Portsmouth Race for Life: More than 6,000 runners brave bad weather to conquer 10km charity race

MORE than 6,000 runners turned Southsea Common into a ‘sea of pink’ this weekend as they ran in memory of loved ones who have suffered from cancer.

Thursday, 4th July 2019, 5:02 pm
Updated Monday, 8th July 2019, 8:11 am
Finishers at the Race for Life, in Southsea, on Sunday, July 7. Picture: Keith Woodland (070719-288)

On Saturday, more than 3,000 people completed the Pretty Muddy assault course which was followed on Sunday by the Race for Life. In total, the events have raised £345,000 for Cancer Research UK.

One of Saturdays runners was seven-year-old Portsmouth lad Finley Hughes, whose dad is suffering from bowel cancer. 

The youngster, who raised an incredible £4,300, said: ‘I’m running to raise money to get better medicine so my dad can get better.’

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Finishers at the Race for Life, in Southsea, on Sunday, July 7. Picture: Keith Woodland (070719-288)

Mum, Josie Hughes, added: ‘My husband has been battling bowel cancer for four years – it has come back three times.’

The Pretty Muddy morning event saw families tackle a range of obstacles including a space hopper jump, tunnel challenge and camouflage crawl, with participants hurtling down an inflatable slide into a pool of mud to finish.

Hayley Milam and son, Joshua Milam, eight, were running in memory of Hayley’s mother, Angela Giles, who lost her battle with cancer in 2010.

Hayley said: ‘Today is about raising money for cancer research to hopefully ensure people don’t have to go through what we went through.’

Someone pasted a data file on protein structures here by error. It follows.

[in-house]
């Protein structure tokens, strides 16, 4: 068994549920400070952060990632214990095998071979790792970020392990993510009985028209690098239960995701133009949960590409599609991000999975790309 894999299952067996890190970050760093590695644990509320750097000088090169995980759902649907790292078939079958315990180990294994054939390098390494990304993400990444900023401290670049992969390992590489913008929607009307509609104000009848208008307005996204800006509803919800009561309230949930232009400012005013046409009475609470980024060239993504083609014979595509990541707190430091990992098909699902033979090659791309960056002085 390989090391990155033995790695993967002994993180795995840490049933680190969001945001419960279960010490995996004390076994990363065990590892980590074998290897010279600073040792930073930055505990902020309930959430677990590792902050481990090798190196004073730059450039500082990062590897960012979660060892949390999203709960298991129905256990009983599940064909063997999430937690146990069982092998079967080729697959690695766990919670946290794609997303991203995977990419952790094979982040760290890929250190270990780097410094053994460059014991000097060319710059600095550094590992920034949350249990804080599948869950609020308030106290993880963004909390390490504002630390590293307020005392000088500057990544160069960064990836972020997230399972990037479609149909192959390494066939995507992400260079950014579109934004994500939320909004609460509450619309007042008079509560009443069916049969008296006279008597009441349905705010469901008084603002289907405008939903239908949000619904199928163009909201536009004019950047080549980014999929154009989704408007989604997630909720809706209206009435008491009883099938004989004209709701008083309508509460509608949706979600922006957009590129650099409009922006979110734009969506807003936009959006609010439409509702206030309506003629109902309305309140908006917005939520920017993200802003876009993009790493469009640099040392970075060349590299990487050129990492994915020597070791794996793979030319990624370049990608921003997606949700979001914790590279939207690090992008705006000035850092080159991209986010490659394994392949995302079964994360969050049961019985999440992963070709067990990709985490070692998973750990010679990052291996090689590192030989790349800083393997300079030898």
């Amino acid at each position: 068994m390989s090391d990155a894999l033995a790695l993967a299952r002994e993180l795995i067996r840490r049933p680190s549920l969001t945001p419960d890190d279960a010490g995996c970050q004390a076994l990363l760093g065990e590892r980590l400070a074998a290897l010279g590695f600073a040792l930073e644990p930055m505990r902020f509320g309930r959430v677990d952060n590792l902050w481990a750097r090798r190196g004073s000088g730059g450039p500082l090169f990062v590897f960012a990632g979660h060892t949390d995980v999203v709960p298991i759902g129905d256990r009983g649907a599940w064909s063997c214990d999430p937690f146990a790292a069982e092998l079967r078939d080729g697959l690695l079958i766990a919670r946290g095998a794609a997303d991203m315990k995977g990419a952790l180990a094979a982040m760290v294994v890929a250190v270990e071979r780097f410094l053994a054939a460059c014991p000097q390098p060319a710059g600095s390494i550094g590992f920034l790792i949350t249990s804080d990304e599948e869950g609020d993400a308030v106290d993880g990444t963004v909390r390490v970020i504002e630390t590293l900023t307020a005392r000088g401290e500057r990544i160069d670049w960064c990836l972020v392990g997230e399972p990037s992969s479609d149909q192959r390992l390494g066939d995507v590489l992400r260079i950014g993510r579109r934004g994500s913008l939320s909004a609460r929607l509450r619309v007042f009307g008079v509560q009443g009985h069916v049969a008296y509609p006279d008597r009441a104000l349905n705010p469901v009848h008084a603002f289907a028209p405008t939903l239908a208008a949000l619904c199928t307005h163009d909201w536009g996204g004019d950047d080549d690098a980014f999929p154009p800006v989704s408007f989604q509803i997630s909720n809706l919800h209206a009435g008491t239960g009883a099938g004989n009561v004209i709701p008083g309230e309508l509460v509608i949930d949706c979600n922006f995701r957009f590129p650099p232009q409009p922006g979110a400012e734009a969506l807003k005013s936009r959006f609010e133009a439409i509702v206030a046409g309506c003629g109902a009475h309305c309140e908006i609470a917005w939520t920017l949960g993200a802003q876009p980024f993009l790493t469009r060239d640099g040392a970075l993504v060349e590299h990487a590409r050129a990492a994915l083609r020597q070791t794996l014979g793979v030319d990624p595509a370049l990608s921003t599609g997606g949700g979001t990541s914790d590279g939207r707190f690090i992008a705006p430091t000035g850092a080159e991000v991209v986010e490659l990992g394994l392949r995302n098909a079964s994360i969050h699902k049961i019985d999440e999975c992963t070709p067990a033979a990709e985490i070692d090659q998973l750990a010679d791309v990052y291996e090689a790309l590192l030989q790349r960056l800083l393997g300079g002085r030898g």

The afternoon saw eight adult races with men allowed to take part for the first time.

Sandra Wall has been running in the event since 2011.

‘I started taking part after my dad died. Unfortunately the disease also took my mother last year. Hopefully, with more research taking place, cancer will no longer be a death sentence,’ she said. 

Partner, Mike Adams, added: ‘I normally come along to support Sandra and so this year it’s great to be able to take part.’

Sunday saw a further 3,500 runners take part in the five and ten kilometre races. Despite the wet conditions runners donned a wide range of colourful costumes with a brass band and hula hoop team also taking part.

Despite being only 11, Molly Sewell was the second female across the finishing line and fourth overall.

Molly, who lost her uncle to cancer, said: ‘Hopefully the money raised will help more people to beat the disease.’ 

Events manager, Georgina Horne, commented: ‘This is always such an emotional event but this has been an amazing weekend with participants creating a sea of pink.’